SAY WHAT you will about Mick Pyro, but there's no doubting the man's charisma. The focal and vocal point of Republic of Loose works his stage like a Joshua Tree-era Bono.
For a so-called gregarious race, we can be very reserved when performing in front of a paying audience -- countless nights spent in places like Whelan's watching yet more simpering souls come to mind. So it's refreshing that Pyro and his fine band six-piece band and backing singers really want to capture your attention. And succeed.
Republic of Loose are out of step entirely with prevailing trends. It's almost like they stopped listening to music after hearing the young Prince and early Dexys Midnight Runners. Funk and soul are their twin loves and they are distilled in a very Irish way.
This is the first in a four-Friday April residency at the Dublin venue (the second one is tonight), and they have a couple of special guests this evening. The talented Richie Egan -- better known as Jape -- is to perform with the band later, but it's the presence of Sinead O'Connor that's aroused greater excitement.
Jape gets a long night off to a good start, but a ridiculous combo from the UK -- a sort of hip-hop Boyzone -- prove to be a woeful choice as warm-up. Can I be the only one who wants to boo very loudly whenever a band repeatedly ask their audience to "make some noise"?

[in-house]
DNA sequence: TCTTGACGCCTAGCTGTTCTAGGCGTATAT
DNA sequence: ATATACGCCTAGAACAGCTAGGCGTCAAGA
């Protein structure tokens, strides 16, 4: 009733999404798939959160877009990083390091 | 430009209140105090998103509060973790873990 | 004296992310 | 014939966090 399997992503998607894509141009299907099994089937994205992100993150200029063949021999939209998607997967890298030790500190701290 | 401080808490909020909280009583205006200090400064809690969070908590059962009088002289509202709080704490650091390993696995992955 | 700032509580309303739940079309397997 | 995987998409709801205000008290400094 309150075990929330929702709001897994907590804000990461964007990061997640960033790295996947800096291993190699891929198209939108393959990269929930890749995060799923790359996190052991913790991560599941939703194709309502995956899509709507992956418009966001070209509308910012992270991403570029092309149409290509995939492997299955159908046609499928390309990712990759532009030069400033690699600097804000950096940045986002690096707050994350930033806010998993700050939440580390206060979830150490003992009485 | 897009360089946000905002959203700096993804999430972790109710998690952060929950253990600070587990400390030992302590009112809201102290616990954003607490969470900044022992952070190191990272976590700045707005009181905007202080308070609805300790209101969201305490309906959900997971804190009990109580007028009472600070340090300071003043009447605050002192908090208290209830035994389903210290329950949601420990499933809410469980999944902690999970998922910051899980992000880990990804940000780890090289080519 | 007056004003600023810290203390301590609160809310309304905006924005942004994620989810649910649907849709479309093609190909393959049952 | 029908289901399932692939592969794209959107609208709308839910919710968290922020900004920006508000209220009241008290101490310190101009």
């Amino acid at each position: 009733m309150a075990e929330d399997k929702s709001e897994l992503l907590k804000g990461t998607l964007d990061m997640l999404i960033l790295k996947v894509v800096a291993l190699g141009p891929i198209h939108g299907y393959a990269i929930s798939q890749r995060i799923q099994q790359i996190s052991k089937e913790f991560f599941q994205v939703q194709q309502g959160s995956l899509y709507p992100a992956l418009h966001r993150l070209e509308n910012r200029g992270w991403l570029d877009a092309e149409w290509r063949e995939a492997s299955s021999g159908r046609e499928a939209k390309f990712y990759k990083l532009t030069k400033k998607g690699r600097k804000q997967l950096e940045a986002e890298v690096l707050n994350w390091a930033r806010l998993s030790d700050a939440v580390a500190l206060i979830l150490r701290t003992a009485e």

Thank heavens for 11.15pm and the appearance of the headliners. Pyro -- attired in primary colours and looking uncannily like Ray Winstone on a bad day -- leads his funkateers through a batch of songs from their forthcoming third album, the grandly titled Vol IV: Johnny Pyro and the Dance of Evil.
Live, and previously unheard, the newbies are hit and miss. Sometimes, Pyro's vocals get too muffled in the mix. Yet, there's enough to suggest that the new songs, in particular lead single I Like Music and the cocksure Things I Don't Like, may well match or exceed that of their well-received second album, Aaagh!.
Republic of Loose really hit a groove as the gig enters its second half. They can't go wrong with marvellously crowd-pleasing renditions of a pair of their most commercial numbers, Comeback Girl and You Know It.
The night concludes on a high. Jape leads the band through a rousing version of his trademark song, Floating. It's the best live cut of the song I've ever heard, including The Raconteurs' take on the song.
And then, as promised, Sinead O'Connor appears and performs a funked-up Nothing Compares 2 U and an updated version of Curtis Mayfield's We People Who Are Darker Than Blue.
She's still got star power. But then, so does the man beside her.